Informational security was the common theme this week in the Baltics 's how to provide it, how to breach it, and generally why there's so precious little of it. The spectacle started in Lithuania, when the State Security Department, the country's top law enforcement office, detained the editor/publisher of a controversial paper for obtaining and possessing classified government information. The editor, Aurimas Drizius, had sent the secret information to the printing house, but security officers beat him to the press.
They confiscated the entire print-run for that day, and even shut down the paper's Web site. Allegedly this information concerned the recent death, under mysterious circumstances, of a Lithuanian security agent in Belarus, but that has since been relegated to secondary importance.
The detainment was swiftly denounced by President Valdas Adamkus and has become the focus on a parliamentary inquiry. The State Security Department is now scrambling to salvage its tarnished image.
In Latvia, the situation is more complex yet so far less worrisome. The country is awash in pre-election grandstanding and muckraking, but in contrast to previous years Latvians are being treated to transcribed phone conversations compliments ofâ€¦the nation's law enforcement agencies! Ostensibly Latvian politicians are using their connections in these agencies to have their adversaries' phones tapped; for a tidy sum the recordings are handed over to the private sector and, if the subject matter is sufficiently juicy, it's promptly published in next morning's broadsheet.
This week a daily paper reprinted the conversations of investigative journalist Ilze Jaunalksne, whose phone had been tapped by a judge on request of the financial police department in the state revenue service. (The origin of wiretap request alone speaks volumes. Since when have the financial police been cracking down on journalists?) Jaunalksne has gotten under the skin of many politicians for her own wiretap transcriptions, and someone decided to hit back by showing that she herself may have been obtaining classified information from law enforcement agencies.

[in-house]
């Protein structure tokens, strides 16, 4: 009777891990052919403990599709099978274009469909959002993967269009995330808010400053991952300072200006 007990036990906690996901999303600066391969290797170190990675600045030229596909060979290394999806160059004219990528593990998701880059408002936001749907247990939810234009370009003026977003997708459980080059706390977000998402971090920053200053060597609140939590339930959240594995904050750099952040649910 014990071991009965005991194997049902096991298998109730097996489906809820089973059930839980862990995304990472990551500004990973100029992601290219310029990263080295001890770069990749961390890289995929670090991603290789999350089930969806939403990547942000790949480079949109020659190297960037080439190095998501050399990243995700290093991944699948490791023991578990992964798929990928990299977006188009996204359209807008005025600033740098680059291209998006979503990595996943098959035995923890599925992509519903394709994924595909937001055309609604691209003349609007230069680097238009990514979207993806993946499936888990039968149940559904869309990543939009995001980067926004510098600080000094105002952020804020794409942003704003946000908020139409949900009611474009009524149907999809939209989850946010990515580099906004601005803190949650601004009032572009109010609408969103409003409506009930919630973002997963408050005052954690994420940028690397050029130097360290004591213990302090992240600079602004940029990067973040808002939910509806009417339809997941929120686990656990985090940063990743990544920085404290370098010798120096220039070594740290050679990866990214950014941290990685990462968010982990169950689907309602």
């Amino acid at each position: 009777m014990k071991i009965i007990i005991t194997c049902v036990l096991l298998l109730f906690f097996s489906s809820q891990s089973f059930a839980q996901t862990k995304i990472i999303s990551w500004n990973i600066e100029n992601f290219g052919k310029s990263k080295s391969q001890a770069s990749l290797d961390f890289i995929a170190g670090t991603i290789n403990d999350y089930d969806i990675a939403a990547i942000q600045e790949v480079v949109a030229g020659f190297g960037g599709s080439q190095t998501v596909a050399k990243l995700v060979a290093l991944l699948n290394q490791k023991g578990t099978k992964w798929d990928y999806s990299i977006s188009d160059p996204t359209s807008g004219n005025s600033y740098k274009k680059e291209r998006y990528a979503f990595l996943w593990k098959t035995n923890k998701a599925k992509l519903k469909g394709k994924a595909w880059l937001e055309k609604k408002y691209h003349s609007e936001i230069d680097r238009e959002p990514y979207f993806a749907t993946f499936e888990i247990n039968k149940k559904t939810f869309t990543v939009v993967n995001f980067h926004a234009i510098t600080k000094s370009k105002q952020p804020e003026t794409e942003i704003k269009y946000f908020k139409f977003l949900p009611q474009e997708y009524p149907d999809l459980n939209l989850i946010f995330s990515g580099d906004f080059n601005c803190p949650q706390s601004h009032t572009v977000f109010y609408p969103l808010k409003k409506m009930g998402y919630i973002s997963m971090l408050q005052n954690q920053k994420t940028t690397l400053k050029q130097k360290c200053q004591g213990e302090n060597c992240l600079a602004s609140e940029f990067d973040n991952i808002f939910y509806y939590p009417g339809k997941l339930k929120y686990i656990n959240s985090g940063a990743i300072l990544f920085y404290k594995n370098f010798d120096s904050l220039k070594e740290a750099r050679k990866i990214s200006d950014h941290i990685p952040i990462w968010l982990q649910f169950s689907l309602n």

It's all quite a debacle, and reflective of endemic corruption in Latvia. On Sept. 12 Prime Minister Aigars Kalvitis said that the entire system of obtaining wiretaps needed to be audited, and Janis Kazocins, the head of the Constitutional Protection Bureau, the equivalent of Lithuania's State Security Department, was summoned to Parliament to provide an explanation. Finally, Andris Gulans, chairman of Latvia's Supreme Court, suspended the judge who approved the tap on Jaunalksne's phone, saying Justice Marija Goldsmite may have acted "unprofessionally."
Comparing the two sets of instances, what transpired in Lithuania is a bit more troublesome, since the incident there shows that Lithuanian security officials are prepared to detain people and seize assets in order to cover up their own inadequacies. Essentially, instead of summoning the in-house plumber to fix the leaky faucet, Lithuania's security bureau arrested the sewer worker for handling the dirty water. Be that as it may, Latvia's new fashion of "bug-and-publish" is also repugnant in that it shows how blatantly upholders of the law have abused their powers and are untrustworthy.
We know politicians will go to any length for the sake of power, but when their efforts are abetted by law enforcement agencies there is ample reason to be alarmed. Our advice: all NATO leaders should consider turning off their phones during the upcoming summit. Because in Latvia, you never know who's listening.